Sandy Lyle facing prospect of Open farewell at Carnoustie

As well as marking the 30th anniversary of him becoming the first British golfer to win The Masters, next year could also signal the end of Sandy Lyle's Open Championship career.
Sandy Lyle will be exempt for the final time when The Open is held at Carnoustie in July. Picture Michael GillenSandy Lyle will be exempt for the final time when The Open is held at Carnoustie in July. Picture Michael Gillen
Sandy Lyle will be exempt for the final time when The Open is held at Carnoustie in July. Picture Michael Gillen

Due to the fact he turns 60 in February, the 1985 winner will be exempt for the final time when the event is held at Carnoustie in July. To extend a chapter that started in 1974 at Royal Lytham and has seen Lyle tee up in the game’s oldest major 42 times, he would need to either finish in the top ten in Angus, win the Senior Open or come through qualifying.

“It’s kind of a scary thing when you go back to the boyhood dreams of playing in The Open and managing [to do that] at the age of 16 to now thinking I’m coming up to my last year, possibly,” said Lyle in an interview with Sky Sports.

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“Forty-three years I’ve played in The Open. It has been a wonderful experience and I’d do it again in a heartbeat. [But] the time has come to make way for other guys to play.”

Lyle became the first British player to lift the Claret Jug since Tony Jacklin in 1969 when the Scot triumphed at Royal St George’s, having finished in the top 10 behind Tom Watson at Troon three years earlier. He is expecting to feel touched if next year is indeed his farewell appearance in the event.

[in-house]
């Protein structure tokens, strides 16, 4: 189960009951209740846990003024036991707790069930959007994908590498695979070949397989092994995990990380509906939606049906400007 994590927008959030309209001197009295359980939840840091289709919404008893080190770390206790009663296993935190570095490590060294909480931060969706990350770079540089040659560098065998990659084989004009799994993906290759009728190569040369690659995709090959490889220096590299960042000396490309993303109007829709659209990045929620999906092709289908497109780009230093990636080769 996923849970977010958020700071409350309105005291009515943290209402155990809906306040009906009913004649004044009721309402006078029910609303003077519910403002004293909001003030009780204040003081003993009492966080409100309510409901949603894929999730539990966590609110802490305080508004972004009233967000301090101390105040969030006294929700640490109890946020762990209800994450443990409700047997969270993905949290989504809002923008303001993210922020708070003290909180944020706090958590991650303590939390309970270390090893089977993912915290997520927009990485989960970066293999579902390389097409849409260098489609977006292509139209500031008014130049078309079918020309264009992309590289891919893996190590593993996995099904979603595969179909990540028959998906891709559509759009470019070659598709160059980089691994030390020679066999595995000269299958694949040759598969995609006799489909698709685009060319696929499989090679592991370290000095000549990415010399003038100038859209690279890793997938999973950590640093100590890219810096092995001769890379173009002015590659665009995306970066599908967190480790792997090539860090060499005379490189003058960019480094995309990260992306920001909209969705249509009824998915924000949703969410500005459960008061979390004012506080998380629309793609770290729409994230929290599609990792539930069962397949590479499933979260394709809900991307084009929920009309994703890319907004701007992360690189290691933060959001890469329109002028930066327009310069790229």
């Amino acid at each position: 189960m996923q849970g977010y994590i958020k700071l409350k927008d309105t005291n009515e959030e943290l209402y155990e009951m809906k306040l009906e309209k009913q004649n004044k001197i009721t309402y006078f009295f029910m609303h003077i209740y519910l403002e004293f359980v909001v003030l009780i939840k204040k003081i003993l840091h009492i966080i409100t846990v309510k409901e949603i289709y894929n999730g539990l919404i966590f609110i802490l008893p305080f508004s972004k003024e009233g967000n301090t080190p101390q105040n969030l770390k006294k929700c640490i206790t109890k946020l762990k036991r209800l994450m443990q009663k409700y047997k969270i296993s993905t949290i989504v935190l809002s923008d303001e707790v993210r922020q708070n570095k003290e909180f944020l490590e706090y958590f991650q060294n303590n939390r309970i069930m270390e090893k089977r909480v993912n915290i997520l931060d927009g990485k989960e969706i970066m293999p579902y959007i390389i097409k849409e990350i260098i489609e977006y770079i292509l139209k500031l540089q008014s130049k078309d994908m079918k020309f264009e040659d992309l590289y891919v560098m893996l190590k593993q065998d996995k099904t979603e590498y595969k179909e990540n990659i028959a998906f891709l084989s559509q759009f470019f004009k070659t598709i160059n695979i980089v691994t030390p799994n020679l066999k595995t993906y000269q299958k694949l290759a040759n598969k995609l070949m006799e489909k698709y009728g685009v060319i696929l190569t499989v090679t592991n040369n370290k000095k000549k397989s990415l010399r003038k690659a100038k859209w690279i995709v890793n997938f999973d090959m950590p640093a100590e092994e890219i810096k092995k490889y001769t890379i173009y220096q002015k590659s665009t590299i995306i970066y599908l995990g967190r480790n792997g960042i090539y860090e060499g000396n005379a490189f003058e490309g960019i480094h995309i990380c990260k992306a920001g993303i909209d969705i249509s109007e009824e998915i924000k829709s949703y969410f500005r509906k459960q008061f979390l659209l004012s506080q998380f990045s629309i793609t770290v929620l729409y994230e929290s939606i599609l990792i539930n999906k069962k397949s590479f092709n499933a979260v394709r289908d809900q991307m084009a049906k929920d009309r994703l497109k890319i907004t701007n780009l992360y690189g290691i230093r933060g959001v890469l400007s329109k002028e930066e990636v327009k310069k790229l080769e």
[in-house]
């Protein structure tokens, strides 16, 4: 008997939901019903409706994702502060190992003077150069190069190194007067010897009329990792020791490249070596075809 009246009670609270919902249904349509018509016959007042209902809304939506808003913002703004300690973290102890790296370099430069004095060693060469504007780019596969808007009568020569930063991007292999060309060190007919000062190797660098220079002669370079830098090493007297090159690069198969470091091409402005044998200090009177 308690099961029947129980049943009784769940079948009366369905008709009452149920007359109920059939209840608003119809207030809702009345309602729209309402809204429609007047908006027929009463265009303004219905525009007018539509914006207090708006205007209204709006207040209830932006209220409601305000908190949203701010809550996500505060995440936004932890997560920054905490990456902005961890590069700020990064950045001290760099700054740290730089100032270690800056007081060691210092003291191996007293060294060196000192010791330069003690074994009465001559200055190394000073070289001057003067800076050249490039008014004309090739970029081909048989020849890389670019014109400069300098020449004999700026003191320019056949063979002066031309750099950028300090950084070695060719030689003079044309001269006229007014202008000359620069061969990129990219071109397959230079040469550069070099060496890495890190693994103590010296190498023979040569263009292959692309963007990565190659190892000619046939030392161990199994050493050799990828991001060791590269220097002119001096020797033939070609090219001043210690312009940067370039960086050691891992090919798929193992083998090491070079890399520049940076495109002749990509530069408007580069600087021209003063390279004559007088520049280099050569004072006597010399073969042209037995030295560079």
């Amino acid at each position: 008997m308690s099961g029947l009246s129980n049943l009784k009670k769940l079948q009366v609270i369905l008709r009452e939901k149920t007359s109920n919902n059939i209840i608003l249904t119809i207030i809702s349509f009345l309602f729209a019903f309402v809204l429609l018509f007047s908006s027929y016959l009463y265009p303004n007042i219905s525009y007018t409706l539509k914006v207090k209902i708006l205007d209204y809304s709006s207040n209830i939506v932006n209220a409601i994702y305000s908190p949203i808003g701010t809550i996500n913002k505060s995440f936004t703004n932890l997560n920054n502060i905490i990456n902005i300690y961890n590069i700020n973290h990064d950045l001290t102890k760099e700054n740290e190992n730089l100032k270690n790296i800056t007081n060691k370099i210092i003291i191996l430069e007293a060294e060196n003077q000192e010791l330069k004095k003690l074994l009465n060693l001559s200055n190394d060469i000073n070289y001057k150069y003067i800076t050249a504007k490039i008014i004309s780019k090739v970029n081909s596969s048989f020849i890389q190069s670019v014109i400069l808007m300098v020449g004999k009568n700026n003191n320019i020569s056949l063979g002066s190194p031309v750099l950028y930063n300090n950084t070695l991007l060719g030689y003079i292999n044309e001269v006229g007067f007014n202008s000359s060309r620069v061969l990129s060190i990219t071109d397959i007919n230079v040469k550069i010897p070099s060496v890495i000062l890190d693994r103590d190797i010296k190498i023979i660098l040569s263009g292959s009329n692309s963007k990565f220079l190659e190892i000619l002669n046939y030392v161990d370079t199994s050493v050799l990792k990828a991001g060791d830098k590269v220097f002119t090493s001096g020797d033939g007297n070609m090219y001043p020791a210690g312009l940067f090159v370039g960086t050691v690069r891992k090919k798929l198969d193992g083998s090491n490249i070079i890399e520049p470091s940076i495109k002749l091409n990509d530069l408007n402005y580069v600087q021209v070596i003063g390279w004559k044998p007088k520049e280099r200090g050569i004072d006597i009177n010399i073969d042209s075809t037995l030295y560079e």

“I actually got quite emotional when I played at The Open when it was at St Andrews when it was [Jack] Nicklaus’ last trip. I thought this is possibly the last time I’ll be walking over this bridge in the Open Championship,” he recalled. ”It does get you in the throat definitely. I’m not really an emotional person, but it does put a bit of a lump in the throat.”

In one of the final events of 2017, former Scottish Open champion Justin Rose held a two-shot lead with two holes to play when darkness halted the second round of the Indonesian Masters in Jakarta after a weather delay.

Rose, who had opened with a ten-under-par 62 at Royale Jakarta, had moved to 14-under for the tournament after Thailand’s Kiradech Aphibarnrat, winner of the 2015 Paul Lawrie Invitational at Murcar Links, shot a 64 to lead in the clubhouse on 132.

American Brandt Snedeker, who had made the long journey hoping he could secure a Masters invitation before the end of the year by climbing from 51st into the top 50 in the world, withdrew, reportedly suffering from dehydration.

Elsewhere, Aberdonian Clarke Lutton is on course to secure a good card on next season’s Alps Tour after carding rounds of 69-70 to sit joint fourth heading into the last round of the third-tier circuit’s Qualifying School final at La Cala in southern Spain.

Ewen Ferguson (70-75) and Craig Ross (70-76) are also still standing but Louis Gaughan missed the 36-hole cut despite trimming ten shots off his opening effort with a gutsy 73.

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On the ladies’ front, three Scots – Vikki Laing, Laura Murray and Heather Stirling – are among 106 hopefuls setting out in the final of the LET’S Lalla Aicha Tour School in Morocco. The first target for the tartan trio is to be in the top 60 after 72 holes, getting them into a last-round battle on Wednesday for a total of 30 cards.